Abstract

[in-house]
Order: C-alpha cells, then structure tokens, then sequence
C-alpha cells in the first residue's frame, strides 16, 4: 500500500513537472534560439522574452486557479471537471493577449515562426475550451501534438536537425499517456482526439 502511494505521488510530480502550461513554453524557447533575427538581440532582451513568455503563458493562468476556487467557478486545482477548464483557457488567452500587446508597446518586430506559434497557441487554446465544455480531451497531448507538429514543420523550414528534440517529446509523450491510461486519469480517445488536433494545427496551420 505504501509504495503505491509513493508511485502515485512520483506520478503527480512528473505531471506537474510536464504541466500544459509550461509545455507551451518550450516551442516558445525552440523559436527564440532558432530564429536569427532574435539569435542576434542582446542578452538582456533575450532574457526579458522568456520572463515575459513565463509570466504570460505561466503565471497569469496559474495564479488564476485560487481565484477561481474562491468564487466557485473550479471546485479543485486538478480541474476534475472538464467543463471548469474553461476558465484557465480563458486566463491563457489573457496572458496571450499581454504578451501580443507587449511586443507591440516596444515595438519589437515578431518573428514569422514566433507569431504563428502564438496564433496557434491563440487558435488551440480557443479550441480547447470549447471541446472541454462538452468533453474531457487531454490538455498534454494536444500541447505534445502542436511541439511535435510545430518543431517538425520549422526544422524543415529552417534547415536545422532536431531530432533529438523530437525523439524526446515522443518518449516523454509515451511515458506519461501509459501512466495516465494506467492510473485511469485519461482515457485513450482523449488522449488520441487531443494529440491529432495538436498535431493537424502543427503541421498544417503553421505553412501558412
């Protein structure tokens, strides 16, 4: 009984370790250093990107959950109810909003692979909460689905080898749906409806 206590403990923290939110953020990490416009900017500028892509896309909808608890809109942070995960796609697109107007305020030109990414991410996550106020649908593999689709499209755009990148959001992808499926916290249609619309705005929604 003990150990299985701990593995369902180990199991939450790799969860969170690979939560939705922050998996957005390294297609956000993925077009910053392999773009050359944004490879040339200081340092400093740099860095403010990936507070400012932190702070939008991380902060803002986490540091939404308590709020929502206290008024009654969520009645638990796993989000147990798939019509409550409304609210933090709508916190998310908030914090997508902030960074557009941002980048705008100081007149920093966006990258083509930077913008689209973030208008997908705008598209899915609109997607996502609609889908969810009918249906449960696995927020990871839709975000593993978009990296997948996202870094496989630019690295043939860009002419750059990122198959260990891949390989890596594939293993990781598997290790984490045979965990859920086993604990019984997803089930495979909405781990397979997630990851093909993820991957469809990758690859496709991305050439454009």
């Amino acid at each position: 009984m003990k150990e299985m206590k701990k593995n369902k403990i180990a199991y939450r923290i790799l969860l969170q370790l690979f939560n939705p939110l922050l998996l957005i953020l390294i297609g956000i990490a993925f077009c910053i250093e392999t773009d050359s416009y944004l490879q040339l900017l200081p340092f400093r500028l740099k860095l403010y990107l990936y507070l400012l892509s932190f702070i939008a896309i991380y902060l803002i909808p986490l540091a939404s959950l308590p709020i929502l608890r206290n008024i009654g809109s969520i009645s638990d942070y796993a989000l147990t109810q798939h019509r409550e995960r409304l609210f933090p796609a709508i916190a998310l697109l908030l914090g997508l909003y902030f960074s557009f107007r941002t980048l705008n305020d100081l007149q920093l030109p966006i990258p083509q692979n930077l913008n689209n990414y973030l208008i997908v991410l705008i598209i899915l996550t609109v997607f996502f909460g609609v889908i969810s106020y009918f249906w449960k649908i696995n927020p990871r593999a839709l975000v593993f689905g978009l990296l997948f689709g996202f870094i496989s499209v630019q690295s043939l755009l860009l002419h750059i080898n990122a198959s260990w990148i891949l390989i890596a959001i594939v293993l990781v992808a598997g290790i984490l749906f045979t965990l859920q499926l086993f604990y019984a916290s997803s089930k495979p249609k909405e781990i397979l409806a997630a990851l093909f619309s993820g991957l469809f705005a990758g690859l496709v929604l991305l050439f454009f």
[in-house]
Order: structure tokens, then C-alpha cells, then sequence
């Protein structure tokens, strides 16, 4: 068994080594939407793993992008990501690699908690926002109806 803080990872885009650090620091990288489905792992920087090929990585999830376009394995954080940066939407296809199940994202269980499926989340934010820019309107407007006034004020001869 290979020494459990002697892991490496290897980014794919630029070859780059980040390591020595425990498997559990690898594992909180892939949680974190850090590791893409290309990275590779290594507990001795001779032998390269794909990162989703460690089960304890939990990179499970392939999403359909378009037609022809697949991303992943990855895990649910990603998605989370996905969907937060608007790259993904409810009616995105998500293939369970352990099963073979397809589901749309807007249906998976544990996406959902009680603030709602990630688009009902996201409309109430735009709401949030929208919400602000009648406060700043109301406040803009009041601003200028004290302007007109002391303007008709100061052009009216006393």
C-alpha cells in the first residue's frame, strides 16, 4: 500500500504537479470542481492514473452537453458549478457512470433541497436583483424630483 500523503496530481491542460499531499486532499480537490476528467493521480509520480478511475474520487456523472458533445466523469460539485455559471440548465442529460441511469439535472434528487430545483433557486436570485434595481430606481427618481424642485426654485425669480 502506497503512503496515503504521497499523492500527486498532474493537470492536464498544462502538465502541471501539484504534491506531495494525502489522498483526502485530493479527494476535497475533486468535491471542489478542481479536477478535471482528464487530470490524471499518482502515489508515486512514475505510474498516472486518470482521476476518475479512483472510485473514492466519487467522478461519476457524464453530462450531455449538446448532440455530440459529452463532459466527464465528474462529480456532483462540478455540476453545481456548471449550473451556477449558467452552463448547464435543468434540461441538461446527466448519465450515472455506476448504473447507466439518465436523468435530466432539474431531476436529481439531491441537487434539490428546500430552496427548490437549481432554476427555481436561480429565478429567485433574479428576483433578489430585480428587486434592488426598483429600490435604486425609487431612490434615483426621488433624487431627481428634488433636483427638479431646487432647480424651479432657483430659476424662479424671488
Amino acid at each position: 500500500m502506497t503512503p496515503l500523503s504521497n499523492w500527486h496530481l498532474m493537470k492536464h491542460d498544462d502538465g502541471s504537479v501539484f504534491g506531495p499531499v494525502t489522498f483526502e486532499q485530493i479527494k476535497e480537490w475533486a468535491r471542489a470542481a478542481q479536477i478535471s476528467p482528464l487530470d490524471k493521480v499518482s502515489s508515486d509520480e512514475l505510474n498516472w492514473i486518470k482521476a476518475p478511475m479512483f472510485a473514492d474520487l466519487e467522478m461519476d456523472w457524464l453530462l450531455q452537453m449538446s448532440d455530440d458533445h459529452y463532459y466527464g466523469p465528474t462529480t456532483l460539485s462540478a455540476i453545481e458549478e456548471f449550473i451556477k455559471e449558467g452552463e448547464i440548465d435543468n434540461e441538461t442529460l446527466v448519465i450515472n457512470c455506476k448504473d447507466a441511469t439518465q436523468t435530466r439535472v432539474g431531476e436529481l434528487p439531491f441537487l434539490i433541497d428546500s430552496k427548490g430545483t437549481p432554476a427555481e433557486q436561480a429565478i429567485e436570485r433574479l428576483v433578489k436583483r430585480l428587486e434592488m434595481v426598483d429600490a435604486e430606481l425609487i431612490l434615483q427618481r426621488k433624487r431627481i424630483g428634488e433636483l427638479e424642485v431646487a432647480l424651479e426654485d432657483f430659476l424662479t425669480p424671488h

The AMA Guides to the Evaluation of Permanent Impairment, Fourth Edition, uses the Injury Model to rate impairment in people who have experienced back injuries. Injured individuals who have not required surgery can be rated using differentiators. Challenges arise when assessing patients whose injuries have been treated surgically before the patient is rated for impairment. This article discusses five of the most common situations: 1) What is the impairment rating for an individual who has had an injury resulting in sciatica and who has been treated surgically, either with chemonucleolysis or with discectomy? 2) What is the impairment rating for an individual who has a back strain and is operated on without reasonable indications? 3) What is the impairment rating of an individual with sciatica and a foot drop (major anterior tibialis weakness) from L5 root damage? 4) What is the rating for an individual who is injured, has true radiculopathy, undergoes a discectomy, and is rated as Category III but later has another injury and, ultimately, a second disc operation? 5) What is the impairment rating for an older individual who was asymptomatic until a minor strain-type injury but subsequently has neurogenic claudication with severe surgical spinal stenosis on MRI/myelography? [Continued in the September/October 1997 The Guides Newsletter]

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